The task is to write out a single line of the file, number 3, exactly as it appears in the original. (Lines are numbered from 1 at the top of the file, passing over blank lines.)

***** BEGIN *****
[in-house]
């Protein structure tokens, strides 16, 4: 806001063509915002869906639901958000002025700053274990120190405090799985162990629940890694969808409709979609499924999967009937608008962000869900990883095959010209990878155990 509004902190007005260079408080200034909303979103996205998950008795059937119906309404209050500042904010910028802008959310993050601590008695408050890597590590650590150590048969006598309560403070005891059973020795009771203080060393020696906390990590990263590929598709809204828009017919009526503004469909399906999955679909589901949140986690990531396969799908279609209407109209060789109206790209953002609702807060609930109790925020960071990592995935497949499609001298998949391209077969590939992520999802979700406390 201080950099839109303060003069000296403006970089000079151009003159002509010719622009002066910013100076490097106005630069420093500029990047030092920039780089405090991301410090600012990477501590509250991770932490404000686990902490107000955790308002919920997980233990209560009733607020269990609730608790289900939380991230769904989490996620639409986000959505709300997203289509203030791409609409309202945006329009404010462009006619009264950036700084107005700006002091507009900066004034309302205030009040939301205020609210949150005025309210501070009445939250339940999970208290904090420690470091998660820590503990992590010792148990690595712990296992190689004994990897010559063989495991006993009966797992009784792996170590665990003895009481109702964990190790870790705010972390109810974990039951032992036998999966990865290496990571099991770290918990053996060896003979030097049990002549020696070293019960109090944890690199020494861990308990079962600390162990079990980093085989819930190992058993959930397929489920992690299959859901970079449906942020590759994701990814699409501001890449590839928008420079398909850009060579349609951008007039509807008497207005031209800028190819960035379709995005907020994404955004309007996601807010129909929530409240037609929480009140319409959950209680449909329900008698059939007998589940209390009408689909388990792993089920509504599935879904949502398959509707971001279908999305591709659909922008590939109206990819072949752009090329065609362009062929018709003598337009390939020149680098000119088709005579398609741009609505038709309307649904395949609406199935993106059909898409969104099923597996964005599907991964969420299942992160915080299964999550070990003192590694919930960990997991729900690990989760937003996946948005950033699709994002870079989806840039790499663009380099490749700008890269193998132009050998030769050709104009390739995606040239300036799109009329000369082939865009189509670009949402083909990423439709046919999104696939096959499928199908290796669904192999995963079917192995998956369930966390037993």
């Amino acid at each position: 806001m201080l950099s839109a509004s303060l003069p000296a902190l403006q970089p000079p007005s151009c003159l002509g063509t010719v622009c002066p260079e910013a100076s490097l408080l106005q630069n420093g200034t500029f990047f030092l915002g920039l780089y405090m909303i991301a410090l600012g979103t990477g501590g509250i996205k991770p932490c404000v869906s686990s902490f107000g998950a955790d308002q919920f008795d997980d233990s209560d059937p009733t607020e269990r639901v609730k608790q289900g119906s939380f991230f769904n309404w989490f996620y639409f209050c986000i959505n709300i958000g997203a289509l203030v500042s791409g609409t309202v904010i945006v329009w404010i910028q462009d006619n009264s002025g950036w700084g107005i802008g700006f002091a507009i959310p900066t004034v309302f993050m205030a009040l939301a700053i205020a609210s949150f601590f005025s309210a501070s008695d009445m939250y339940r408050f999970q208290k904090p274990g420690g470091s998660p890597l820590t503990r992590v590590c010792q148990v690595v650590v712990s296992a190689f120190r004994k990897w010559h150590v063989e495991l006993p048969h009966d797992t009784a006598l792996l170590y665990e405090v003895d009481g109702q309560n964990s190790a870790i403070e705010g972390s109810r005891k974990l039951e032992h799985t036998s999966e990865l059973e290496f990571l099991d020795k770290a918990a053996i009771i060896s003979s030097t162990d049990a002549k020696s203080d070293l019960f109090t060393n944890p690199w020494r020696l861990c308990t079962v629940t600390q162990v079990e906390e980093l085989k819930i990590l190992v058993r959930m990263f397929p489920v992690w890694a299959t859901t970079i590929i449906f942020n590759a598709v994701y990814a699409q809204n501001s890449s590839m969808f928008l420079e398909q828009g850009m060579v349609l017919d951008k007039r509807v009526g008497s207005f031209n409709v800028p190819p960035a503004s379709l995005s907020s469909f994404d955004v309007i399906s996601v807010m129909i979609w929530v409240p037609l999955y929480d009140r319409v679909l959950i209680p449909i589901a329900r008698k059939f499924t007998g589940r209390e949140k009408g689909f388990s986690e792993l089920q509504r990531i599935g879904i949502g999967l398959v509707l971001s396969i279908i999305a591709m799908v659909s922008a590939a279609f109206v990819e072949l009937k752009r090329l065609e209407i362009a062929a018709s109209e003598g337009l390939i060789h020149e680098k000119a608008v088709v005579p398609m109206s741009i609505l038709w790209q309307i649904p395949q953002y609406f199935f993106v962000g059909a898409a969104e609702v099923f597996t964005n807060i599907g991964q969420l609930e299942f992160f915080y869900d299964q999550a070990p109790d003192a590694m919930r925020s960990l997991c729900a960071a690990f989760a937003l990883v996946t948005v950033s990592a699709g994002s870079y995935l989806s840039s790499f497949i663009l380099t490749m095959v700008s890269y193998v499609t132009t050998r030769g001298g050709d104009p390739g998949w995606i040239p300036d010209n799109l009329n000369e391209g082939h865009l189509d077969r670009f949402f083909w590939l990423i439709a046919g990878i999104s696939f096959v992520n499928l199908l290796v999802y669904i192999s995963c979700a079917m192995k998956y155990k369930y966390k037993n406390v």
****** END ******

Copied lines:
């Amino acid at each position: 806001m201080l950099s839109a509004s303060l003069p000296a902190l403006q970089p000079p007005s151009c003159l002509g063509t010719v622009c002066p260079e910013a100076s490097l408080l106005q630069n420093g200034t500029f990047f030092l915002g920039l780089y405090m909303i991301a410090l600012g979103t990477g501590g509250i996205k991770p932490c404000v869906s686990s902490f107000g998950a955790d308002q919920f008795d997980d233990s209560d059937p009733t607020e269990r639901v609730k608790q289900g119906s939380f991230f769904n309404w989490f996620y639409f209050c986000i959505n709300i958000g997203a289509l203030v500042s791409g609409t309202v904010i945006v329009w404010i910028q462009d006619n009264s002025g950036w700084g107005i802008g700006f002091a507009i959310p900066t004034v309302f993050m205030a009040l939301a700053i205020a609210s949150f601590f005025s309210a501070s008695d009445m939250y339940r408050f999970q208290k904090p274990g420690g470091s998660p890597l820590t503990r992590v590590c010792q148990v690595v650590v712990s296992a190689f120190r004994k990897w010559h150590v063989e495991l006993p048969h009966d797992t009784a006598l792996l170590y665990e405090v003895d009481g109702q309560n964990s190790a870790i403070e705010g972390s109810r005891k974990l039951e032992h799985t036998s999966e990865l059973e290496f990571l099991d020795k770290a918990a053996i009771i060896s003979s030097t162990d049990a002549k020696s203080d070293l019960f109090t060393n944890p690199w020494r020696l861990c308990t079962v629940t600390q162990v079990e906390e980093l085989k819930i990590l190992v058993r959930m990263f397929p489920v992690w890694a299959t859901t970079i590929i449906f942020n590759a598709v994701y990814a699409q809204n501001s890449s590839m969808f928008l420079e398909q828009g850009m060579v349609l017919d951008k007039r509807v009526g008497s207005f031209n409709v800028p190819p960035a503004s379709l995005s907020s469909f994404d955004v309007i399906s996601v807010m129909i979609w929530v409240p037609l999955y929480d009140r319409v679909l959950i209680p449909i589901a329900r008698k059939f499924t007998g589940r209390e949140k009408g689909f388990s986690e792993l089920q509504r990531i599935g879904i949502g999967l398959v509707l971001s396969i279908i999305a591709m799908v659909s922008a590939a279609f109206v990819e072949l009937k752009r090329l065609e209407i362009a062929a018709s109209e003598g337009l390939i060789h020149e680098k000119a608008v088709v005579p398609m109206s741009i609505l038709w790209q309307i649904p395949q953002y609406f199935f993106v962000g059909a898409a969104e609702v099923f597996t964005n807060i599907g991964q969420l609930e299942f992160f915080y869900d299964q999550a070990p109790d003192a590694m919930r925020s960990l997991c729900a960071a690990f989760a937003l990883v996946t948005v950033s990592a699709g994002s870079y995935l989806s840039s790499f497949i663009l380099t490749m095959v700008s890269y193998v499609t132009t050998r030769g001298g050709d104009p390739g998949w995606i040239p300036d010209n799109l009329n000369e391209g082939h865009l189509d077969r670009f949402f083909w590939l990423i439709a046919g990878i999104s696939f096959v992520n499928l199908l290796v999802y669904i192999s995963c979700a079917m192995k998956y155990k369930y966390k037993n406390v």